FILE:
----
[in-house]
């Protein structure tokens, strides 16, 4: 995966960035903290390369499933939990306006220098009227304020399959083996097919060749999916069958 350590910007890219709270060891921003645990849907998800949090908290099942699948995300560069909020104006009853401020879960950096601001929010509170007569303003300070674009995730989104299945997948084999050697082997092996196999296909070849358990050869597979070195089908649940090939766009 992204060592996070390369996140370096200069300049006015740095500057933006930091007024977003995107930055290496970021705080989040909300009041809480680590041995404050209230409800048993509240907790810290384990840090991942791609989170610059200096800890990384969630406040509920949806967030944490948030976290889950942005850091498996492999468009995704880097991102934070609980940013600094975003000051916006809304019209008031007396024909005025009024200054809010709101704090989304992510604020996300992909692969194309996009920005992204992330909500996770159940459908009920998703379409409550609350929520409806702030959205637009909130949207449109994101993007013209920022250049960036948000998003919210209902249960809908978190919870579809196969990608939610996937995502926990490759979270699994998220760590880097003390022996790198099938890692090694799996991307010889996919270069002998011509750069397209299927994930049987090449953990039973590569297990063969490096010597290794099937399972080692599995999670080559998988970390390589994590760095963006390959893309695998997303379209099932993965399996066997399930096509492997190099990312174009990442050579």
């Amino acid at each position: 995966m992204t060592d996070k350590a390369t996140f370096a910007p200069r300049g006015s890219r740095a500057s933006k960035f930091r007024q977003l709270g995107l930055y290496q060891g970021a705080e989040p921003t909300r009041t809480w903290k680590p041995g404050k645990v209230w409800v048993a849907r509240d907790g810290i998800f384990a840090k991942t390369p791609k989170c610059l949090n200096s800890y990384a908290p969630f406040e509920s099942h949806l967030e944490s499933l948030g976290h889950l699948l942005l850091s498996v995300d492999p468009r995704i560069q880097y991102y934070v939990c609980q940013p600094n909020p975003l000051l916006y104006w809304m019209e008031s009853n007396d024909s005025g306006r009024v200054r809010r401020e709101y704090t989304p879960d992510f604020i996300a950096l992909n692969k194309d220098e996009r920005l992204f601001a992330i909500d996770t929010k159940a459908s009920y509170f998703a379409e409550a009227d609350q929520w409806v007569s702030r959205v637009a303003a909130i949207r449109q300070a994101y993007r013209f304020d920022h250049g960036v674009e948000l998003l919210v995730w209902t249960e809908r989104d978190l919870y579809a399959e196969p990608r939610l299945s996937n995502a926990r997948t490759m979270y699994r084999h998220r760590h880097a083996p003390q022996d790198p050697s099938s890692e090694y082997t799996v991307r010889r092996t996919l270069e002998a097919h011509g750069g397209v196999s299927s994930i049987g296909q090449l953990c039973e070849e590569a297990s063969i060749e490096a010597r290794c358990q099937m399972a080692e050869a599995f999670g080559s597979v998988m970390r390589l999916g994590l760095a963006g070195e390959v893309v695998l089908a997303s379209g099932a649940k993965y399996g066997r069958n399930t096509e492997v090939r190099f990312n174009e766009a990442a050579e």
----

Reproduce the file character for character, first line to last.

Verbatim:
[in-house]
């Protein structure tokens, strides 16, 4: 995966960035903290390369499933939990306006220098009227304020399959083996097919060749999916069958 350590910007890219709270060891921003645990849907998800949090908290099942699948995300560069909020104006009853401020879960950096601001929010509170007569303003300070674009995730989104299945997948084999050697082997092996196999296909070849358990050869597979070195089908649940090939766009 992204060592996070390369996140370096200069300049006015740095500057933006930091007024977003995107930055290496970021705080989040909300009041809480680590041995404050209230409800048993509240907790810290384990840090991942791609989170610059200096800890990384969630406040509920949806967030944490948030976290889950942005850091498996492999468009995704880097991102934070609980940013600094975003000051916006809304019209008031007396024909005025009024200054809010709101704090989304992510604020996300992909692969194309996009920005992204992330909500996770159940459908009920998703379409409550609350929520409806702030959205637009909130949207449109994101993007013209920022250049960036948000998003919210209902249960809908978190919870579809196969990608939610996937995502926990490759979270699994998220760590880097003390022996790198099938890692090694799996991307010889996919270069002998011509750069397209299927994930049987090449953990039973590569297990063969490096010597290794099937399972080692599995999670080559998988970390390589994590760095963006390959893309695998997303379209099932993965399996066997399930096509492997190099990312174009990442050579």
């Amino acid at each position: 995966m992204t060592d996070k350590a390369t996140f370096a910007p200069r300049g006015s890219r740095a500057s933006k960035f930091r007024q977003l709270g995107l930055y290496q060891g970021a705080e989040p921003t909300r009041t809480w903290k680590p041995g404050k645990v209230w409800v048993a849907r509240d907790g810290i998800f384990a840090k991942t390369p791609k989170c610059l949090n200096s800890y990384a908290p969630f406040e509920s099942h949806l967030e944490s499933l948030g976290h889950l699948l942005l850091s498996v995300d492999p468009r995704i560069q880097y991102y934070v939990c609980q940013p600094n909020p975003l000051l916006y104006w809304m019209e008031s009853n007396d024909s005025g306006r009024v200054r809010r401020e709101y704090t989304p879960d992510f604020i996300a950096l992909n692969k194309d220098e996009r920005l992204f601001a992330i909500d996770t929010k159940a459908s009920y509170f998703a379409e409550a009227d609350q929520w409806v007569s702030r959205v637009a303003a909130i949207r449109q300070a994101y993007r013209f304020d920022h250049g960036v674009e948000l998003l919210v995730w209902t249960e809908r989104d978190l919870y579809a399959e196969p990608r939610l299945s996937n995502a926990r997948t490759m979270y699994r084999h998220r760590h880097a083996p003390q022996d790198p050697s099938s890692e090694y082997t799996v991307r010889r092996t996919l270069e002998a097919h011509g750069g397209v196999s299927s994930i049987g296909q090449l953990c039973e070849e590569a297990s063969i060749e490096a010597r290794c358990q099937m399972a080692e050869a599995f999670g080559s597979v998988m970390r390589l999916g994590l760095a963006g070195e390959v893309v695998l089908a997303s379209g099932a649940k993965y399996g066997r069958n399930t096509e492997v090939r190099f990312n174009e766009a990442a050579e």